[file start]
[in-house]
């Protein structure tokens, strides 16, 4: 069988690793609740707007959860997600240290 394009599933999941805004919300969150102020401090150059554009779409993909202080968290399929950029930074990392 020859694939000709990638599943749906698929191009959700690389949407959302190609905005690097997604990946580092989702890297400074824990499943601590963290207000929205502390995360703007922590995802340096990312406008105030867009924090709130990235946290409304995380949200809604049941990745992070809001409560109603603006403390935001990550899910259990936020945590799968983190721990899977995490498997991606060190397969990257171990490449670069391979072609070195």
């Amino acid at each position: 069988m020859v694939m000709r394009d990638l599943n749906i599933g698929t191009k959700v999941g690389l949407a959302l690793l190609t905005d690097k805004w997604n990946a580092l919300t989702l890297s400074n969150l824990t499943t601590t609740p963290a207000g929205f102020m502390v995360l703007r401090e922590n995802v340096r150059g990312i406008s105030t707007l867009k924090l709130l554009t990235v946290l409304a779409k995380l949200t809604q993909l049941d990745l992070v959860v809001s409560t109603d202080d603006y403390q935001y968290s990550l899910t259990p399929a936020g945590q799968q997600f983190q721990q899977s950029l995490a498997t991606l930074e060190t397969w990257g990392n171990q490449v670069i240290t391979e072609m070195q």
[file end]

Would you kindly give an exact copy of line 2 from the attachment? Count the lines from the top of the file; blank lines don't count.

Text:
């Protein structure tokens, strides 16, 4: 069988690793609740707007959860997600240290 394009599933999941805004919300969150102020401090150059554009779409993909202080968290399929950029930074990392 020859694939000709990638599943749906698929191009959700690389949407959302190609905005690097997604990946580092989702890297400074824990499943601590963290207000929205502390995360703007922590995802340096990312406008105030867009924090709130990235946290409304995380949200809604049941990745992070809001409560109603603006403390935001990550899910259990936020945590799968983190721990899977995490498997991606060190397969990257171990490449670069391979072609070195």